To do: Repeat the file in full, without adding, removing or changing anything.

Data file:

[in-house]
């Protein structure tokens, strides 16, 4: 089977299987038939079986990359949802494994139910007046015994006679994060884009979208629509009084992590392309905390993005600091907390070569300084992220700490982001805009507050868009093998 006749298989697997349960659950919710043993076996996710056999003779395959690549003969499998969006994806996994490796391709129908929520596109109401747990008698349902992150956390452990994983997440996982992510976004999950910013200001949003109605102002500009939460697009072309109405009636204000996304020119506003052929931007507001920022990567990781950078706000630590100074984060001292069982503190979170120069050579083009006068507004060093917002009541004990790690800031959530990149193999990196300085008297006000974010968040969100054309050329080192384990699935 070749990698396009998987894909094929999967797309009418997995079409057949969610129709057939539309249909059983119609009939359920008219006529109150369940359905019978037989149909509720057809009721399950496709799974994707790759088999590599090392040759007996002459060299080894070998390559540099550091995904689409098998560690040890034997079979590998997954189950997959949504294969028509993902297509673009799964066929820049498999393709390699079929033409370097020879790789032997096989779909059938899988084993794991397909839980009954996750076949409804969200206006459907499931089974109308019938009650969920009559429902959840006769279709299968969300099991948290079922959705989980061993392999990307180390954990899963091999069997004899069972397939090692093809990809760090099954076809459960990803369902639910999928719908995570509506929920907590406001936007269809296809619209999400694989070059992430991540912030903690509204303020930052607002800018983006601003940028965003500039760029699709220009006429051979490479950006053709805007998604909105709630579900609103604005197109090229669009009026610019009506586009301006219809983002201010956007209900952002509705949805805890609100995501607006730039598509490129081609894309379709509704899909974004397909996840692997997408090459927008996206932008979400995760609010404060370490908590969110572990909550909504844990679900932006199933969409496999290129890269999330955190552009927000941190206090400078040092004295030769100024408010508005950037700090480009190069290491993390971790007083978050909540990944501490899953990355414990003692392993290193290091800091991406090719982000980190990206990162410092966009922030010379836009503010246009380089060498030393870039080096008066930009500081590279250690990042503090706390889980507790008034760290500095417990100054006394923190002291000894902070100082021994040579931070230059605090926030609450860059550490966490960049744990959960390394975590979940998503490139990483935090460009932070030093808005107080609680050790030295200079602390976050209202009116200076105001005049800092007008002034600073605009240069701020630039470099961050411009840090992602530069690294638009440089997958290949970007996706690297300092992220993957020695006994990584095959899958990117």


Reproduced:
[in-house]
């Protein structure tokens, strides 16, 4: 089977299987038939079986990359949802494994139910007046015994006679994060884009979208629509009084992590392309905390993005600091907390070569300084992220700490982001805009507050868009093998 006749298989697997349960659950919710043993076996996710056999003779395959690549003969499998969006994806996994490796391709129908929520596109109401747990008698349902992150956390452990994983997440996982992510976004999950910013200001949003109605102002500009939460697009072309109405009636204000996304020119506003052929931007507001920022990567990781950078706000630590100074984060001292069982503190979170120069050579083009006068507004060093917002009541004990790690800031959530990149193999990196300085008297006000974010968040969100054309050329080192384990699935 070749990698396009998987894909094929999967797309009418997995079409057949969610129709057939539309249909059983119609009939359920008219006529109150369940359905019978037989149909509720057809009721399950496709799974994707790759088999590599090392040759007996002459060299080894070998390559540099550091995904689409098998560690040890034997079979590998997954189950997959949504294969028509993902297509673009799964066929820049498999393709390699079929033409370097020879790789032997096989779909059938899988084993794991397909839980009954996750076949409804969200206006459907499931089974109308019938009650969920009559429902959840006769279709299968969300099991948290079922959705989980061993392999990307180390954990899963091999069997004899069972397939090692093809990809760090099954076809459960990803369902639910999928719908995570509506929920907590406001936007269809296809619209999400694989070059992430991540912030903690509204303020930052607002800018983006601003940028965003500039760029699709220009006429051979490479950006053709805007998604909105709630579900609103604005197109090229669009009026610019009506586009301006219809983002201010956007209900952002509705949805805890609100995501607006730039598509490129081609894309379709509704899909974004397909996840692997997408090459927008996206932008979400995760609010404060370490908590969110572990909550909504844990679900932006199933969409496999290129890269999330955190552009927000941190206090400078040092004295030769100024408010508005950037700090480009190069290491993390971790007083978050909540990944501490899953990355414990003692392993290193290091800091991406090719982000980190990206990162410092966009922030010379836009503010246009380089060498030393870039080096008066930009500081590279250690990042503090706390889980507790008034760290500095417990100054006394923190002291000894902070100082021994040579931070230059605090926030609450860059550490966490960049744990959960390394975590979940998503490139990483935090460009932070030093808005107080609680050790030295200079602390976050209202009116200076105001005049800092007008002034600073605009240069701020630039470099961050411009840090992602530069690294638009440089997958290949970007996706690297300092992220993957020695006994990584095959899958990117």